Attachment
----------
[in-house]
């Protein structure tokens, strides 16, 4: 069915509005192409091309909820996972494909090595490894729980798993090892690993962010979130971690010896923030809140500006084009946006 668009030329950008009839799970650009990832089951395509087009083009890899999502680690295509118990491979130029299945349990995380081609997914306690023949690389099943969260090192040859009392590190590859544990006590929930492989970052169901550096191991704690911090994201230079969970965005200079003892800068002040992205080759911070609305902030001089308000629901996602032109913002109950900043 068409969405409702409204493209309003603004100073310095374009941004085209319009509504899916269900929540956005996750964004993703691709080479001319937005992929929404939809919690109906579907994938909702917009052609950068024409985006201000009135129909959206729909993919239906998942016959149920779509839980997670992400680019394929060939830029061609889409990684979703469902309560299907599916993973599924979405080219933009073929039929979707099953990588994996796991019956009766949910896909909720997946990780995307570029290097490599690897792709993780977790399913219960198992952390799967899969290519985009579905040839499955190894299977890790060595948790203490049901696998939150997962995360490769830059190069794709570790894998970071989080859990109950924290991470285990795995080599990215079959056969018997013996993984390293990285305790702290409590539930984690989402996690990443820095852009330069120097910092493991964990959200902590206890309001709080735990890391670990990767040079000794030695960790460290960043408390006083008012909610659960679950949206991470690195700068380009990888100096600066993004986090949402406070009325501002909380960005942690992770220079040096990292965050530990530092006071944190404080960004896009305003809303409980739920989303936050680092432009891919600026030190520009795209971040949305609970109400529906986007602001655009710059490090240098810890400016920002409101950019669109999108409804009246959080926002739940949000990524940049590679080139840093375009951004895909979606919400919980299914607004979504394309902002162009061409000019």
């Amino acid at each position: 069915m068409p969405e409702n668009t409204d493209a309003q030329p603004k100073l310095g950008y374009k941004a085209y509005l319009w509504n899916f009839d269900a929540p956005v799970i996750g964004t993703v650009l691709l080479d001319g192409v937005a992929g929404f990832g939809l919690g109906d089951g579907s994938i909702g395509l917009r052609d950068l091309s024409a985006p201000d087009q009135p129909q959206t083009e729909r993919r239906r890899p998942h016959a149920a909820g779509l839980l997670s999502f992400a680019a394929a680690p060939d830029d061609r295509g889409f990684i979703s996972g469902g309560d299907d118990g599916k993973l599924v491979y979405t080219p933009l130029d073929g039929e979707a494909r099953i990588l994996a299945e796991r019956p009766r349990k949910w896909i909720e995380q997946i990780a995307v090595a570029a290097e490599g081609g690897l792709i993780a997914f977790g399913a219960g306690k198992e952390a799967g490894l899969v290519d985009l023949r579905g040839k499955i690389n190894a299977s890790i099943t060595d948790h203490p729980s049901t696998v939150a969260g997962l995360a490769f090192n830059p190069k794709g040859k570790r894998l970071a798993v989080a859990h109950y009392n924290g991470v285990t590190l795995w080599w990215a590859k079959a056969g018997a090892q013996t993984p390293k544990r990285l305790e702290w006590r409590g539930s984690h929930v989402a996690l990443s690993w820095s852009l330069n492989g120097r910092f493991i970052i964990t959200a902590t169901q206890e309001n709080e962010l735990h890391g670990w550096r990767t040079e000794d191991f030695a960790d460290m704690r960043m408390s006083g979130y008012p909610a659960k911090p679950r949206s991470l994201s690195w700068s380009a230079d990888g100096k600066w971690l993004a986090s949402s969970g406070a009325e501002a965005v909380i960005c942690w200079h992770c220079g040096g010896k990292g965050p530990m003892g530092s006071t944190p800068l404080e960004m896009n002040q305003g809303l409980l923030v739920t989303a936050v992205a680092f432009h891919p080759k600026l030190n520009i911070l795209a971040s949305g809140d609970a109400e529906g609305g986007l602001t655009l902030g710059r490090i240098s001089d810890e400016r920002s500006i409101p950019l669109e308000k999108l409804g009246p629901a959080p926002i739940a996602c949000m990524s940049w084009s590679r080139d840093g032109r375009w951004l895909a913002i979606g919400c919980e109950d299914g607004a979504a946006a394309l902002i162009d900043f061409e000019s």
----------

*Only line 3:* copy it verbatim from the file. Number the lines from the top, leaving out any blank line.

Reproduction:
């Amino acid at each position: 069915m068409p969405e409702n668009t409204d493209a309003q030329p603004k100073l310095g950008y374009k941004a085209y509005l319009w509504n899916f009839d269900a929540p956005v799970i996750g964004t993703v650009l691709l080479d001319g192409v937005a992929g929404f990832g939809l919690g109906d089951g579907s994938i909702g395509l917009r052609d950068l091309s024409a985006p201000d087009q009135p129909q959206t083009e729909r993919r239906r890899p998942h016959a149920a909820g779509l839980l997670s999502f992400a680019a394929a680690p060939d830029d061609r295509g889409f990684i979703s996972g469902g309560d299907d118990g599916k993973l599924v491979y979405t080219p933009l130029d073929g039929e979707a494909r099953i990588l994996a299945e796991r019956p009766r349990k949910w896909i909720e995380q997946i990780a995307v090595a570029a290097e490599g081609g690897l792709i993780a997914f977790g399913a219960g306690k198992e952390a799967g490894l899969v290519d985009l023949r579905g040839k499955i690389n190894a299977s890790i099943t060595d948790h203490p729980s049901t696998v939150a969260g997962l995360a490769f090192n830059p190069k794709g040859k570790r894998l970071a798993v989080a859990h109950y009392n924290g991470v285990t590190l795995w080599w990215a590859k079959a056969g018997a090892q013996t993984p390293k544990r990285l305790e702290w006590r409590g539930s984690h929930v989402a996690l990443s690993w820095s852009l330069n492989g120097r910092f493991i970052i964990t959200a902590t169901q206890e309001n709080e962010l735990h890391g670990w550096r990767t040079e000794d191991f030695a960790d460290m704690r960043m408390s006083g979130y008012p909610a659960k911090p679950r949206s991470l994201s690195w700068s380009a230079d990888g100096k600066w971690l993004a986090s949402s969970g406070a009325e501002a965005v909380i960005c942690w200079h992770c220079g040096g010896k990292g965050p530990m003892g530092s006071t944190p800068l404080e960004m896009n002040q305003g809303l409980l923030v739920t989303a936050v992205a680092f432009h891919p080759k600026l030190n520009i911070l795209a971040s949305g809140d609970a109400e529906g609305g986007l602001t655009l902030g710059r490090i240098s001089d810890e400016r920002s500006i409101p950019l669109e308000k999108l409804g009246p629901a959080p926002i739940a996602c949000m990524s940049w084009s590679r080139d840093g032109r375009w951004l895909a913002i979606g919400c919980e109950d299914g607004a979504a946006a394309l902002i162009d900043f061409e000019s």